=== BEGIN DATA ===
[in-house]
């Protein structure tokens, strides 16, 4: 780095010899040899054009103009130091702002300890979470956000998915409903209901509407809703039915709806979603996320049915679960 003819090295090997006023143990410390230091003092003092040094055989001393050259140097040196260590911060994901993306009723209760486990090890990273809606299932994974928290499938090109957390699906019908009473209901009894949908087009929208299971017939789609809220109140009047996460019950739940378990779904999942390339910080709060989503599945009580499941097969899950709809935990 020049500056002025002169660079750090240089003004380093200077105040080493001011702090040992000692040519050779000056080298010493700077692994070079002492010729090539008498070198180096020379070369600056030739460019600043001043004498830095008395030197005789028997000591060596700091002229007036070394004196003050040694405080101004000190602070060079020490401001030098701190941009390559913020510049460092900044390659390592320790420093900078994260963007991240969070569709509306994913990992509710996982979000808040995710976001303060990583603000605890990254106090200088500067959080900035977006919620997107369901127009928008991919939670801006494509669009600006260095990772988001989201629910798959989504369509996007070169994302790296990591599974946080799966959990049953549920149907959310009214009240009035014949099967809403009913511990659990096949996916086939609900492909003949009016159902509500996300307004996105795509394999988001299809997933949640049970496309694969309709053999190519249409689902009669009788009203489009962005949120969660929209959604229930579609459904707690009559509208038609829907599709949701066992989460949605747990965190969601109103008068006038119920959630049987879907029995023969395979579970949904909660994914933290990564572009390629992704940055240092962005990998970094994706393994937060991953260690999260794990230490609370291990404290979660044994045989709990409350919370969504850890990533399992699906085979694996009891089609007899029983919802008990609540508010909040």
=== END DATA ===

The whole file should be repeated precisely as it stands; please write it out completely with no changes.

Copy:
[in-house]
């Protein structure tokens, strides 16, 4: 780095010899040899054009103009130091702002300890979470956000998915409903209901509407809703039915709806979603996320049915679960 003819090295090997006023143990410390230091003092003092040094055989001393050259140097040196260590911060994901993306009723209760486990090890990273809606299932994974928290499938090109957390699906019908009473209901009894949908087009929208299971017939789609809220109140009047996460019950739940378990779904999942390339910080709060989503599945009580499941097969899950709809935990 020049500056002025002169660079750090240089003004380093200077105040080493001011702090040992000692040519050779000056080298010493700077692994070079002492010729090539008498070198180096020379070369600056030739460019600043001043004498830095008395030197005789028997000591060596700091002229007036070394004196003050040694405080101004000190602070060079020490401001030098701190941009390559913020510049460092900044390659390592320790420093900078994260963007991240969070569709509306994913990992509710996982979000808040995710976001303060990583603000605890990254106090200088500067959080900035977006919620997107369901127009928008991919939670801006494509669009600006260095990772988001989201629910798959989504369509996007070169994302790296990591599974946080799966959990049953549920149907959310009214009240009035014949099967809403009913511990659990096949996916086939609900492909003949009016159902509500996300307004996105795509394999988001299809997933949640049970496309694969309709053999190519249409689902009669009788009203489009962005949120969660929209959604229930579609459904707690009559509208038609829907599709949701066992989460949605747990965190969601109103008068006038119920959630049987879907029995023969395979579970949904909660994914933290990564572009390629992704940055240092962005990998970094994706393994937060991953260690999260794990230490609370291990404290979660044994045989709990409350919370969504850890990533399992699906085979694996009891089609007899029983919802008990609540508010909040």